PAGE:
Page Naming in Digital Analytics

Page Naming in Digital Analytics is the most fundamental requirement of Implementing Analytics on your Website. Yet, time and again I discern a casual approach towards it.

Now, human nature is more risk averse than reward motivated. So, let me tell you what you are losing first with a casual page naming.

In Sitecatalyst/Report and Analytics, several reports like your pathing reports, your clickmap reports are essentially based on your Page names. So, if you screw up your Page Naming you miss a lot on your other goodies.Plus, Pages report is very very special. It is an out of box s.prop(traffic variable) with special powers. You can drill down all other reports based on pages report. Thus, it is one of those reports which will be kind of ubiquitous in your Analytics reporting and thus it gets extremely important for the organization to do the page naming exercise with devotion.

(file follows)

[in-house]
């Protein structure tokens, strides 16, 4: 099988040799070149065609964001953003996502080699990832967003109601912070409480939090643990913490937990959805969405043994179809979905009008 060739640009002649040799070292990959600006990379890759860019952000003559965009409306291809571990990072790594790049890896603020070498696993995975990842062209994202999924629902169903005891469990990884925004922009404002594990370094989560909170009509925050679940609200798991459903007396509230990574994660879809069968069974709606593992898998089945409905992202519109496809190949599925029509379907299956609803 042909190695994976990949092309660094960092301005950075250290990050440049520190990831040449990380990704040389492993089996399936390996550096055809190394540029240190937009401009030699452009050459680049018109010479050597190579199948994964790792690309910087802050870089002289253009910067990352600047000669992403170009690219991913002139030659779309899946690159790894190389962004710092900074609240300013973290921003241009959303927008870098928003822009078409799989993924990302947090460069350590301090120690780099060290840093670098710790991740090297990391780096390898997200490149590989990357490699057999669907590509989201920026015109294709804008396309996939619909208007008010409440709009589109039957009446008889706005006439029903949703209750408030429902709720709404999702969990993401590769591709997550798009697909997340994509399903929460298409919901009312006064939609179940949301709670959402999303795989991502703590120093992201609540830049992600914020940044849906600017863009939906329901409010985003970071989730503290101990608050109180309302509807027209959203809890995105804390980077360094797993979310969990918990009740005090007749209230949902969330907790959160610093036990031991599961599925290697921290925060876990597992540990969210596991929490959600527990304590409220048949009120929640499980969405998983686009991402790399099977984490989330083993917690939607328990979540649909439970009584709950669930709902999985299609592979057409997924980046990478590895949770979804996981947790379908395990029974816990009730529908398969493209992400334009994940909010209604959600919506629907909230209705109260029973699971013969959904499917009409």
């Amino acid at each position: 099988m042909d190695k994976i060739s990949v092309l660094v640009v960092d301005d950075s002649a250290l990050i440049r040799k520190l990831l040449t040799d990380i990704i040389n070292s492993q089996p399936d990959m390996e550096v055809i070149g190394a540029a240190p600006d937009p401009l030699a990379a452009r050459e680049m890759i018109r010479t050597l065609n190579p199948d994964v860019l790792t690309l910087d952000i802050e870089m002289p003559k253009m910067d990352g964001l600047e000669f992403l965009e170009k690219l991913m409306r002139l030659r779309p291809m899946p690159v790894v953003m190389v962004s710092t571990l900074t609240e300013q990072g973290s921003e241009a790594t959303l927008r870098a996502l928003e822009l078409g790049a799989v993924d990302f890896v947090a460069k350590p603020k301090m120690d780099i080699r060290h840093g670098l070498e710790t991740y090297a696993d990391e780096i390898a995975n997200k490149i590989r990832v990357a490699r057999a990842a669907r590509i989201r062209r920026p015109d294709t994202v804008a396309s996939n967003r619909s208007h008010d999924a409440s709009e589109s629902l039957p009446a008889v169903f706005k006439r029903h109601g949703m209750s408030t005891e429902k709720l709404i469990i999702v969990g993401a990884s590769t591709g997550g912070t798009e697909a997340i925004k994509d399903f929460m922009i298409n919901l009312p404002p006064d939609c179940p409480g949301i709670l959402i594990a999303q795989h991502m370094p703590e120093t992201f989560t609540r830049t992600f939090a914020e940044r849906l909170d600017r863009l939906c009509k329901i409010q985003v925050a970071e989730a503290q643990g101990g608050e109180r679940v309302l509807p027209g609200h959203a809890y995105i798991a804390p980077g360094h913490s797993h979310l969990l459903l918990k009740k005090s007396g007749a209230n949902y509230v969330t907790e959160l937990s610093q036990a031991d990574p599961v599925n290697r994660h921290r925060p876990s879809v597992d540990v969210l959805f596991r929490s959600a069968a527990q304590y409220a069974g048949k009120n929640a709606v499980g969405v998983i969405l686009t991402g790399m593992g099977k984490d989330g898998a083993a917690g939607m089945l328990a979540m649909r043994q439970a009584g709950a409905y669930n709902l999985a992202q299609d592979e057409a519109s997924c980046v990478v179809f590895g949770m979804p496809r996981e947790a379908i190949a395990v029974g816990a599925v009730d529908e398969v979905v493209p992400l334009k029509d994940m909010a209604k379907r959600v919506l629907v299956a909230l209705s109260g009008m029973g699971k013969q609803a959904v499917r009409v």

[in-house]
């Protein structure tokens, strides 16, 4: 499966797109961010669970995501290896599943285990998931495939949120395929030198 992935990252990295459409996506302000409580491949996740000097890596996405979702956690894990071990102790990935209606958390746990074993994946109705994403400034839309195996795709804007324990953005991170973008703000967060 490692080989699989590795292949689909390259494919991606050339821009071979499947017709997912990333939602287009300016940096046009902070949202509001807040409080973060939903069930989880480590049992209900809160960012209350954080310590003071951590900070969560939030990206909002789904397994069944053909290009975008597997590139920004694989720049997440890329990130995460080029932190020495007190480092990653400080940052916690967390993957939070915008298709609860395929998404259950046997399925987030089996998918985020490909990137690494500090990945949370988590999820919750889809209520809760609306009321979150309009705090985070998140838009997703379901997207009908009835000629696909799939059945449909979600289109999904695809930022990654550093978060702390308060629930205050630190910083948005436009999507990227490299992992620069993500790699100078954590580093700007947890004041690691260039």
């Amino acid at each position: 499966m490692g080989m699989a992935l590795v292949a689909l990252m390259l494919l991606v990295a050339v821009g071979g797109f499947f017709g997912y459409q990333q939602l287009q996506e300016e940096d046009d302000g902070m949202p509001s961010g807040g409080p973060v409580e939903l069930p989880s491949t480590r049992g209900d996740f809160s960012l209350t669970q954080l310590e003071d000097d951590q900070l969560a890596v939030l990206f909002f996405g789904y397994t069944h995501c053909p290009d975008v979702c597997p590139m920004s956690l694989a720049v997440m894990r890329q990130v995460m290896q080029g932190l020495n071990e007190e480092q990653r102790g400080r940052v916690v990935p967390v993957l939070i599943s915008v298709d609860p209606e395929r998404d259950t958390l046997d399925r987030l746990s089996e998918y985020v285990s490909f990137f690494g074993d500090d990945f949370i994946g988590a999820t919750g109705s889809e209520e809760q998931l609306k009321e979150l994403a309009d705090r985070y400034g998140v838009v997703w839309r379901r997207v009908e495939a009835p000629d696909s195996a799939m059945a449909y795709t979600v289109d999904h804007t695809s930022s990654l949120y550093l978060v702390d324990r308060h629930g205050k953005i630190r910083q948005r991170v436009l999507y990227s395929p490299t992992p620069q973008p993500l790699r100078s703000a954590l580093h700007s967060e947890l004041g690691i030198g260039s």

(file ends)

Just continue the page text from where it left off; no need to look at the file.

Page Naming is not retroactive. Let me elaborate – Suppose you casually named your pages, then one fine day someone in your organization is struck by lightening and the fellow declares – dude! we need to have clean page naming. Very well dude! But, the problem in Sitecatalyst will consider the modified/updated names as entirely new pages! So, you will not get historical data combined with the fresh data for a page whose name has been modified. Instead, you will get data in two separate rows as two separate pages.

If you don’t give your webpage a name for Analytics, Sitecaalyst will automatically fetch the URL as the page name. Now, few screw ups here –